330358 Atmospheric-Pressure Atomic Layer Deposition Of Platinum Nanoclusters On Titania Nanoparticles

Tuesday, November 5, 2013: 4:30 PM
Golden Gate 5 (Hilton)
Aristeidis Goulas, Department of Chemical Engineering, Delft University of Technology, Delft, Netherlands and J. Ruud van Ommen, Chemical Engineering, Delft University of Technology, Delft, Netherlands

Pt-based catalysts are widely used, for example in petrochemical processes, fuel cells and emission control in cars. For optimizing the catalyst performance its activity, selectivity, and stability while using a minimum amount of scarce and expensive Pt, it is crucial to maintain excellent control over the morphology and distribution of the Pt clusters during their synthesis process. In the past years, atomic layer deposition (ALD) has appeared as an appealing nanofabrication technique for the preparation of precisely tailored heterogeneous catalysts, see e.g. [1].

We will present a novel approach to deposit Pt on nanoparticles in a fluidized-bed ALD reactor at atmospheric pressure. So far, ALD deposition of Pt has only been shown at vacuum. We will demonstrate that the precision characteristics of ALD can be maintained at atmospheric pressure, effectively proving the potential of the process for catalyst fabrication on an industrially relevant scale.

Utilizing (trimethyl)methylcyclopentadienyl platinum (IV) and ozone as precursors we were able to grow Pt islands on TiO2 (Aeroxide P-25) nanoparticles at 250oC under atmospheric pressure conditions. The nanoparticles were fluidized with nitrogen at a superficial gas velocity of 4.2 cm/s. By applying sub-saturating pulses we achieved ~95% precursor utilization, while the use of a drastic oxidizing agent like ozone ensured that the aimed metal loading could be reached in only a few reaction cycles. Increasing the number of performed cycles resulted in a monotonic increase in the metal loading (Fig. 1), while the obtained particles were highly dispersed (average size of only 1.5nm) and exhibited a narrow particle size distribution (Fig. 2).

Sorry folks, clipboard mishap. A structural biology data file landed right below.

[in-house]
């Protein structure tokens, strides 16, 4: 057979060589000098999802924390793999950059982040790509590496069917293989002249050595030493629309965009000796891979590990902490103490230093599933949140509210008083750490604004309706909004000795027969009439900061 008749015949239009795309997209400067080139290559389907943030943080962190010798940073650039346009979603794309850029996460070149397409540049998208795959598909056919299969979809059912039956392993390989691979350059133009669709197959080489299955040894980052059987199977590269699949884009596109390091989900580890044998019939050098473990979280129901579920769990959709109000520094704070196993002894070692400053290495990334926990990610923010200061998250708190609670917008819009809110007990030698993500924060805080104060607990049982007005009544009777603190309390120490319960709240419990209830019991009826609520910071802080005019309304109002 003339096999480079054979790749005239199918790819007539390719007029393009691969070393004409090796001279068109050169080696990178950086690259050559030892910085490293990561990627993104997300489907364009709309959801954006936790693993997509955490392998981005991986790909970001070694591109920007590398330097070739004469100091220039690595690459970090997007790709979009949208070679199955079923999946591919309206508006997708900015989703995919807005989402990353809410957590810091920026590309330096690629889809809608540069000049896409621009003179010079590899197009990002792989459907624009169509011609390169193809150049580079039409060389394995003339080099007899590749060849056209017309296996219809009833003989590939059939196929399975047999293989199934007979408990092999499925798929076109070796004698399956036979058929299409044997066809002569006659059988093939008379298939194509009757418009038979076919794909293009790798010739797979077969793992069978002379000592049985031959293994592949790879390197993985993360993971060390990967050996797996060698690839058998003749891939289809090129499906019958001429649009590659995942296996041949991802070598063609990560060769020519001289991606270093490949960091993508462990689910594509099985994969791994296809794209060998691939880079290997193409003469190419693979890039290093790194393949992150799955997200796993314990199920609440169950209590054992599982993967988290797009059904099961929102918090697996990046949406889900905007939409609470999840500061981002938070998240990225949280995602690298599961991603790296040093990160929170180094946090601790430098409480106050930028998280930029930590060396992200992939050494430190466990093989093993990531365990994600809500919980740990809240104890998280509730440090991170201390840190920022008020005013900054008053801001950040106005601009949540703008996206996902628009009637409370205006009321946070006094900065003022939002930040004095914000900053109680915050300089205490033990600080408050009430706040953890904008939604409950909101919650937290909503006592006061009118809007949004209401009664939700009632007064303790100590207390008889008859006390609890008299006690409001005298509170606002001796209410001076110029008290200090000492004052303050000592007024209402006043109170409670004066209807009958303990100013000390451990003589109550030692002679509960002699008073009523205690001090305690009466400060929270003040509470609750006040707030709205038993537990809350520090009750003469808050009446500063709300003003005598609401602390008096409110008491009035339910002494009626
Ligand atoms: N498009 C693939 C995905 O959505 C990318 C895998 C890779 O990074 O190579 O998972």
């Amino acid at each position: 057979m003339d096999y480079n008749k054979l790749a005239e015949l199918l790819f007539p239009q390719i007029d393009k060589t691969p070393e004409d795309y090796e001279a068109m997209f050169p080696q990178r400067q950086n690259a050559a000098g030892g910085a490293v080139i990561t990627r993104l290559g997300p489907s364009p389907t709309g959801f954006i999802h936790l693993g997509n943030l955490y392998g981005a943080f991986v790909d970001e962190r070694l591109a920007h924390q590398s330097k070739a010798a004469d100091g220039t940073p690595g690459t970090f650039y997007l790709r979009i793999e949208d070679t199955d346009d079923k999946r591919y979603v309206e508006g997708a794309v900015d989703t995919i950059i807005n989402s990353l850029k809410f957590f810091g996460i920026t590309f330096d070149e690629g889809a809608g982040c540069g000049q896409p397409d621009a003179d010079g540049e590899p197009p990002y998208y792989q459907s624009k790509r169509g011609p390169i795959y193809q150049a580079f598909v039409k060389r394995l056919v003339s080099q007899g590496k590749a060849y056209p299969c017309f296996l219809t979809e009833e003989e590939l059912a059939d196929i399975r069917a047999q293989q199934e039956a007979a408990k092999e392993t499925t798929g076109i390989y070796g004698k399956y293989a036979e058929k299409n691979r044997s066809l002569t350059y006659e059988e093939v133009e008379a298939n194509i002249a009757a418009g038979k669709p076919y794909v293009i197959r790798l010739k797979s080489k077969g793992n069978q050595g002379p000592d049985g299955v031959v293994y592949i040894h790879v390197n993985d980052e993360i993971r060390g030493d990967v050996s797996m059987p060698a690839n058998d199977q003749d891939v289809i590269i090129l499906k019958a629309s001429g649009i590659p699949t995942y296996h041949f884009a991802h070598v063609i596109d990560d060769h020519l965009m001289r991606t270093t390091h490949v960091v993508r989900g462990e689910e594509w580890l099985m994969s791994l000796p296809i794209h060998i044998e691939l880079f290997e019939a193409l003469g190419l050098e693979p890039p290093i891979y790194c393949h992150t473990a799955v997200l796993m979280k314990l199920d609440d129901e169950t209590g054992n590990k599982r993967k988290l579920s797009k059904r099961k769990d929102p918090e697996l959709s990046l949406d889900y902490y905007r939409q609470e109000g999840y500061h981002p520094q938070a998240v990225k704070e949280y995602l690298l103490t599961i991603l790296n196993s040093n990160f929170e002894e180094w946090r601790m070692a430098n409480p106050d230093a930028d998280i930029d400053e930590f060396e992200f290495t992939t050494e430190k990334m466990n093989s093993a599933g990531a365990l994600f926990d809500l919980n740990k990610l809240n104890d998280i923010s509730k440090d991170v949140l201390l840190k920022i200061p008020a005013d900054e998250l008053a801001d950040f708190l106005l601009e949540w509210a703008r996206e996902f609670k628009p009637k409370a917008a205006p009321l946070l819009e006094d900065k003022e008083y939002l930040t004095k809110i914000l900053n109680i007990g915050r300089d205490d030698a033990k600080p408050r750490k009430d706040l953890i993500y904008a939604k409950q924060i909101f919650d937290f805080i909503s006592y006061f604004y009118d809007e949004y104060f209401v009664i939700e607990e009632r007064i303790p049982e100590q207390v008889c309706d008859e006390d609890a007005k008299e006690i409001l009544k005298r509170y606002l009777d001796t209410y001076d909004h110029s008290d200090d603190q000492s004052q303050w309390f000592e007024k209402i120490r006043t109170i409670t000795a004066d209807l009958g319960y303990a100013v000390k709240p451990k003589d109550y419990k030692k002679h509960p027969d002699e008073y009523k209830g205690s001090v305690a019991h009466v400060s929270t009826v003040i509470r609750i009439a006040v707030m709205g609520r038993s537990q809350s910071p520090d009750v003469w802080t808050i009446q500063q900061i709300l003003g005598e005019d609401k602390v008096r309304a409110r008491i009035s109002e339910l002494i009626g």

The use of relatively mild temperature conditions, the very low impurities inclusion in the materials and the absence of solvent use during the fabrication procedure are rendering ALD an attractive technique for the fabrication and tailoring of materials. We will demonstrate that there is even more space for improvement in the process scale-up by showing coating results obtained in a continuous pneumatic ALD reactor that also operates in atmospheric pressure. Proving that the results obtained in the batch process can be reproduced in the continuous reactor for processing powder is an important development in ALD technology.

[1] King, D.M., Liang, X., Weimer, A.W., Powder Technol. 221 (2012) 13

[2] Goulas, A., van Ommen, J.R., J. Mater. Chem. A 1 (2013) 4647

Fig. 1 Pt loading measured (ICP-OES) (o) and predicted for ideal ALD (X), and specific surface area (u) as a function of ALD cycles. [2]

Fig. 2 Pt particle size distributions for nanoclusters deposited with 1 and 5 ALD cycles (inset: TEM images of Pt nanoclusters on the P-25 support nanoparticles). [2]

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See more of this Session: Nanostructured Particles for Catalysis
See more of this Group/Topical: Particle Technology Forum